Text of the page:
Concrete has been considered one of the engineered barriers in the geological disposal facility for low- and intermediate-level wastes (LILW). The concrete plays major role as structural support, groundwater infiltration barrier, and transport barrier of radionuclides dissolved from radioactive wastes. It also works as a chemical barrier due to its high pH condition. However, the performance of the concrete structure decrease over a period of time because of several physical and chemical processes. After a long period of time in the future, the concrete would lose its effectiveness as a barrier against groundwater inflow and the release of radionuclides. An subsurface environment below the frost depth should be favorable for concrete longevity as temperature and moisture variation should be minimal, significantly reducing the potential of cracking due to drying shrinkage and thermal expansion and contraction. Therefore, the concrete structures of LILW disposal facilities below groundwater table are expected to have relatively longer service life than those of near-surface or surface concrete structures. LILW in Korea is considered to be disposed of in the Wolsong LILW Disposal Center which is under construction in geological formation. 100,000 waste packages are expected to be disposed in the 6 concrete silos below EL -80m in the Wolsong LILW Disposal Center as first stage. The concrete silo has been considered the main engineered barrier which plays a role to inhibit water inflow and the release of radionuclides to the environments. Although a number of processes are responsible for the degradation of the silo concrete, it is concluded that a reinforcing steel corrosion cause the failure of the silo concrete. Therefore, a concrete silo failure time is calculated based on a corrosion initiation time which takes for chloride ions to penetrate through the concrete cover, and a corrosion propagation time. This paper aims to analyze the concrete failure time in the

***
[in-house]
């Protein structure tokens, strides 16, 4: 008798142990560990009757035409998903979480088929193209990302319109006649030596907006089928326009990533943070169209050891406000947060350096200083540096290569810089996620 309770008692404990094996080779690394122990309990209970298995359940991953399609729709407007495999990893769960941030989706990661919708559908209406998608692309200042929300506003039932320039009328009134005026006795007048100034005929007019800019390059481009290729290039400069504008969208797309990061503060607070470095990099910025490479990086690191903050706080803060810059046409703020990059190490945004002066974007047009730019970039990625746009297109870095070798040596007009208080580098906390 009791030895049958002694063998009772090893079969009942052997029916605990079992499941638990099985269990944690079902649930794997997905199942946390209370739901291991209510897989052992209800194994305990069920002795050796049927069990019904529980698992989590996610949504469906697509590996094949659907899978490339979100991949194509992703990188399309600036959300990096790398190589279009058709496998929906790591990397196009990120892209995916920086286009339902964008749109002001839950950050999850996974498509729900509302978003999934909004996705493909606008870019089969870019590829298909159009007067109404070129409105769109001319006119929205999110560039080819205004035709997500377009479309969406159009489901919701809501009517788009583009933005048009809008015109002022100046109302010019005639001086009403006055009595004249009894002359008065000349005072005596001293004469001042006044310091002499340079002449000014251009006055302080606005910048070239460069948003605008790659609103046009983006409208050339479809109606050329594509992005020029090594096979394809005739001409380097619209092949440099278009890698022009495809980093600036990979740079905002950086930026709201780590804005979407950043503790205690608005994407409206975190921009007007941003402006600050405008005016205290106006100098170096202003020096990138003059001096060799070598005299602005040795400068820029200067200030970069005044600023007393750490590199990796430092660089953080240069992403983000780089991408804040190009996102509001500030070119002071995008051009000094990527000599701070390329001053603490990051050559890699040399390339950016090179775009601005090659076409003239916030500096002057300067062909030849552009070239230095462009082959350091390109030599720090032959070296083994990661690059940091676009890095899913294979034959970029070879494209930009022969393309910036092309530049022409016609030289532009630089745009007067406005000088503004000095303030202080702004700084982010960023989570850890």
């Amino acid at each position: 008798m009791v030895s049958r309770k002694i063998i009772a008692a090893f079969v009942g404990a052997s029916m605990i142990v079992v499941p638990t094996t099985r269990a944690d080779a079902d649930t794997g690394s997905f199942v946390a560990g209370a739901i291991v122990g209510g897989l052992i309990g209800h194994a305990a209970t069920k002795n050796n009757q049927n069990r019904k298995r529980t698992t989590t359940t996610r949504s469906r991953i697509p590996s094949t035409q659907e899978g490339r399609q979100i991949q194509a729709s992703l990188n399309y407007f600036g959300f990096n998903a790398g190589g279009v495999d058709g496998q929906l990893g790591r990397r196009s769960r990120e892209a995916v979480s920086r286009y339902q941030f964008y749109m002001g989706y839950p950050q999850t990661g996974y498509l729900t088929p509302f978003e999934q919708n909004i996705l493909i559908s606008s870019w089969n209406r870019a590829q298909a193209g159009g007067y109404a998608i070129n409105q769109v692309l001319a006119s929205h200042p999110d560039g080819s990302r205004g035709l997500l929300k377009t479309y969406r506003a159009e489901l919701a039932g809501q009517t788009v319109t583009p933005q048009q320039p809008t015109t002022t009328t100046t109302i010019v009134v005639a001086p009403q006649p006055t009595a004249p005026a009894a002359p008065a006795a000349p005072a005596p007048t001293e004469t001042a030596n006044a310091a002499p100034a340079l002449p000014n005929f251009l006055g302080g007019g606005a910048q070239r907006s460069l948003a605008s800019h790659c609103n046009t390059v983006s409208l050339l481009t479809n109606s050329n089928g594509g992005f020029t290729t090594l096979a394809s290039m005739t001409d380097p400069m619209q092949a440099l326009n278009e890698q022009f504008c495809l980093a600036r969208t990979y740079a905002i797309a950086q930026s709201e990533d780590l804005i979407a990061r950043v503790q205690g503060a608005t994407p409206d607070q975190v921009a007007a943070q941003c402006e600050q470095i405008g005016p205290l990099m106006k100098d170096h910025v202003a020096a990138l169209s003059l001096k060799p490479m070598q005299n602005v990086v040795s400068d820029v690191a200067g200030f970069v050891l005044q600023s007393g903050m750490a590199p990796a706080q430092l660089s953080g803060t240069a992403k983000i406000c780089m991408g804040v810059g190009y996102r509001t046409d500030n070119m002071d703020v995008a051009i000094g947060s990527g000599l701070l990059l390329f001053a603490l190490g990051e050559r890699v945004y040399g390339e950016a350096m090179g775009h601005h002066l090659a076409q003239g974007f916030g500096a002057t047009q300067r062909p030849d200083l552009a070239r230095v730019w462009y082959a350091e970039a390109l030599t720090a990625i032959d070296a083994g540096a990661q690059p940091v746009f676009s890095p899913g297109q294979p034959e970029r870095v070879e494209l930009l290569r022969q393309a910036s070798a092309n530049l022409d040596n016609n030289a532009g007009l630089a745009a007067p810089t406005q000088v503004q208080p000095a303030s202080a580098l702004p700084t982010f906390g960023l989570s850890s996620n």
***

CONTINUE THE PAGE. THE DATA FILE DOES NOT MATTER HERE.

18. Hydrogeologic modelling in support of a proposed Deep Geologic Repository in Canada for low and intermediate level radioactive waste

    Sykes, J.F.; Normani, S.D.; Yin, Y. [Waterloo Univ., ON (Canada). Dept. of Civil and Environmental Engineering; Sykes, E.A.; Jensen, M.R. [Nuclear Waste Management Organization, Toronto, ON (Canada)

    2009-07-01

    Ontario Power Generation (OPG) has proposed the construction of a Deep Geologic Repository (DGR) for low and intermediate level radioactive waste at the Bruce site on the shore of Lake Huron near Tiverton, Ontario. The DGR is to be excavated at a depth of about 680 m within argillaceous limestones of Ordovician age. A saturated regional-scale and site-scale numerical modelling study has been completed in order to evaluate the safety of storing radioactive waste at the site and to better understand the geochemistry and hydrogeology of the formations surrounding the proposed DGR. This paper reported on the regional-scale base-case modelling and analysis of the measured pressure profile in deep boreholes at the DGR site. The numerical modelling study provided a framework to investigate the groundwater flow system as it relates to, and potentially affects, the safety and long-term performance of the DGR. A saturated groundwater flow model was also developed using FRAC3DVS-OPG. The objective of regional-scale groundwater modelling of the Paleozoic sedimentary sequence underlying southwestern Ontario was to provide a basis for the assembly and integration of site-specific geoscientific data and to explain the influence of parameter and scenario uncertainty on predicted long-term geosphere barrier performance. The base-case analysis showed that solute transport in the Ordovician and lower Silurian is diffusion dominant. For the base-case parameters, the estimated mean life expectancy for the proposed DGR is more than 8 million years. The possible presence of a gas phase in the rock between the Cambrian and the Niagaran was not considered in the analyses of this paper. 9 refs., 2 tabs., 10 figs.